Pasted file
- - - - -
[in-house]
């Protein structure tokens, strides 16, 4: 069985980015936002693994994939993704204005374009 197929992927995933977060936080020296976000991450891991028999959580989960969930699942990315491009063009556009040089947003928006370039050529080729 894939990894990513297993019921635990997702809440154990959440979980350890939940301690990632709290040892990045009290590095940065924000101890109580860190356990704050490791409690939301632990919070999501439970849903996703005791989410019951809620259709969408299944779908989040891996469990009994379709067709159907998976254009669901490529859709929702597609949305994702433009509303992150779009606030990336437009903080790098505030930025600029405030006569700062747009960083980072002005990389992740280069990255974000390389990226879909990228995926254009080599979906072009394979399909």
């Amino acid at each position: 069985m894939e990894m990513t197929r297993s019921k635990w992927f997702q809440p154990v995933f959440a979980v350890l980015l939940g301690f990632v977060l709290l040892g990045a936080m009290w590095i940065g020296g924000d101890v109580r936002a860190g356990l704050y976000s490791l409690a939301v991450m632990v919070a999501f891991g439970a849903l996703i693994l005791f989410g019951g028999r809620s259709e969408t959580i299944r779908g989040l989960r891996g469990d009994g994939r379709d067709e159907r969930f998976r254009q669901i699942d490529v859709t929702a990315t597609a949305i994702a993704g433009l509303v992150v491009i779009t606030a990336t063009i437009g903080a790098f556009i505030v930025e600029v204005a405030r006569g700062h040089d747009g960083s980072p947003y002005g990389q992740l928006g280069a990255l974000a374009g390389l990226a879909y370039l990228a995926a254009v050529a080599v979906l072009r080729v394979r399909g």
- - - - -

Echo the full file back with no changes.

[in-house]
């Protein structure tokens, strides 16, 4: 069985980015936002693994994939993704204005374009 197929992927995933977060936080020296976000991450891991028999959580989960969930699942990315491009063009556009040089947003928006370039050529080729 894939990894990513297993019921635990997702809440154990959440979980350890939940301690990632709290040892990045009290590095940065924000101890109580860190356990704050490791409690939301632990919070999501439970849903996703005791989410019951809620259709969408299944779908989040891996469990009994379709067709159907998976254009669901490529859709929702597609949305994702433009509303992150779009606030990336437009903080790098505030930025600029405030006569700062747009960083980072002005990389992740280069990255974000390389990226879909990228995926254009080599979906072009394979399909």
């Amino acid at each position: 069985m894939e990894m990513t197929r297993s019921k635990w992927f997702q809440p154990v995933f959440a979980v350890l980015l939940g301690f990632v977060l709290l040892g990045a936080m009290w590095i940065g020296g924000d101890v109580r936002a860190g356990l704050y976000s490791l409690a939301v991450m632990v919070a999501f891991g439970a849903l996703i693994l005791f989410g019951g028999r809620s259709e969408t959580i299944r779908g989040l989960r891996g469990d009994g994939r379709d067709e159907r969930f998976r254009q669901i699942d490529v859709t929702a990315t597609a949305i994702a993704g433009l509303v992150v491009i779009t606030a990336t063009i437009g903080a790098f556009i505030v930025e600029v204005a405030r006569g700062h040089d747009g960083s980072p947003y002005g990389q992740l928006g280069a990255l974000a374009g390389l990226a879909y370039l990228a995926a254009v050529a080599v979906l072009r080729v394979r399909g």